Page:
He walked out of there expecting to hear the world as he had known it; it was not that world. What he heard was a mechanised version: a bird flew by, flapping its wings for take-off and height-gain. There was instant visual and environmental recognition, here was an urban pigeon entering onto a length of flight, the road to the next junction, maybe. It was too built-up for wood pigeons, though they had the same flapping-slap of flight. But this time it sounded like a rustling newspaper, a large broadsheet. This was not that familiar sound to vision connect he knew so well.

His cotton trousers brushed soft cotton socks; it was a rasping sound. That was wrong. He was so intent on this hearing phenomena, these anomalies, the car just missed him. The slightly off-centre focus of his hearing, a little further to the back of his head, skewed his balance; he felt he was lurching around. By the side of a road this was not good.

He came to that junction in the road and turned, off the curb again, on then off.

‘Did you see that fool, then?’

‘Drink. Or drugs.’

‘Shouldn’t be out.’

‘What a tosser.’

He walked away quickly. This is what he got the aids for, to hear conversations again. But this…. All those times outside of conversations, anything not one-to-one, anything with background music, or just sounds blanking out all finer sounds…. And this is what he needed them for? To hear this kind of thing? Everything has its plus, and its minus.

He was in the shopping precinct now; all around were conversations. He was no longer shut out, separated by a blurred barrier of sound, now he could hear. And what did he hear? Conversation as social glue, as recognition codes among women, and among men; the youths uttered a kind of blank-faced vowel-heavy monosyllabic talk. Back with their girlfriends they were animated and fully vocal again. This was bonding, rather than intercourse: all had come outdoors to re-register themselves as social beings of a certain type, place, age, social level.

That hiss. What was it? It was the hair over his ears, the ear pieces. Whenever his ears moved, and it was surprising how often, or his scalp moved – that too – whenever all the continual physiological responses of his head occurred it gave a hissing sound, like a simmering. It should be a lower sound, a rustle of hair on plastic, on packed plastic, not hollow; but a rustle.

It was then he began to notice the changes in the new sounds, a mismatch of known sound from recognised stimuli, and this altered sound. His sense of balance, ok, that was expected and explainable: his mind listened to these new sounds despite himself. His mind was so taken up with this that it left his vision to fend for itself. And so, that object glimpsed for a second, and which he had glimpsed so many times and knew to be a faded flower head over his high garden wall, now gave him a sudden alert.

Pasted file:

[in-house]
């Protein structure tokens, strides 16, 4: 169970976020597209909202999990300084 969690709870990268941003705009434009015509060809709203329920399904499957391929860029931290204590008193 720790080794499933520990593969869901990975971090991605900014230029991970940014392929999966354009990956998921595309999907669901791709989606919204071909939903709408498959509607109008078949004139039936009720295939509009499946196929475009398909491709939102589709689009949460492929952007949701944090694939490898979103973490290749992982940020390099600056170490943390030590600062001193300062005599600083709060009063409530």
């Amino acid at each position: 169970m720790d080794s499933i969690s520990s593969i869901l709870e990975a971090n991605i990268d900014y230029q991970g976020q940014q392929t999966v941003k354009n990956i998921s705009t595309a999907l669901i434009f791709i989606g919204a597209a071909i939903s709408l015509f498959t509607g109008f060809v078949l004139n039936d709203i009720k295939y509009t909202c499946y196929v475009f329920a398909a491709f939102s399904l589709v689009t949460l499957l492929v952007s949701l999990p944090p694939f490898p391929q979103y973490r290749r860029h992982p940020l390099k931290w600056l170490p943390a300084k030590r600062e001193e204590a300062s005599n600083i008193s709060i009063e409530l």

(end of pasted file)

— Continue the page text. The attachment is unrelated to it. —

He was home, and brushing up the soil he had just walked in with a hand brush. What was that? A crow cawing somewhere close. It was his shirt brushing the flock wall paper as he moved. Nothing was matching with anything else. His mind supplied the correct explanations, but the cause was not the right one. Although vision was always king, sound was the council of ministers, the underlying sense and explanation to everything seen.

Now every sound had borders again. Things you are not aware of, things taken for granted, things slowly accustomed to, building up, accumulating, as your own sense of self grows. And now how very untidy this house – everything overspilling. My god, he thought, Where’ve I been?

The week was taken up with tidying, only, the clarity was like a razor. He became ruthless; everything went. His comfortable apartment became… stark, sharp edged, with high-lumin light bulbs that gave no mercy.

A part of him found he could not stay indoors longer than needed. He interpreted this as being focused, energized. This mismatch set up a sense of restless energy that frequently tipped into acts of anger, sudden bursts, that made no sense to him. He’d leave whoever he had hurt, and walk away amazed at himself, appalled at himself, and thrilled.

He searched out the cleaner parts of the city. The Business sectors? No; vacant buildings accumulated there, closed-downs. It became a tumbleweed centre. No, the places he gravitated to were the financial sectors. Behind their black windows they generated as much energy as they had before. This time, they did it clandestinely. Their offices were… sharp-edged, minimalist, with high-lumin light bulbs. This was his new home.

But even there, a part of him shrank away from full commitment.

The straight abrupt angles of the building in front of him was the promotion of common sense and business confidence, of four-square achievement; solid, dependable. This was the crown of the great city.

Now, however, it and many of the ones in this style, especially in close proximity like this, their own financial sector, now radiated to all an overbearing feeling of dullness, of deadness of spirit and enterprise. They had come represent the hubris and failure of an economic system that was flawed at heart.

His hearing was now like that; it dictated to sight a different, diminished repertoire of sounds to meaning.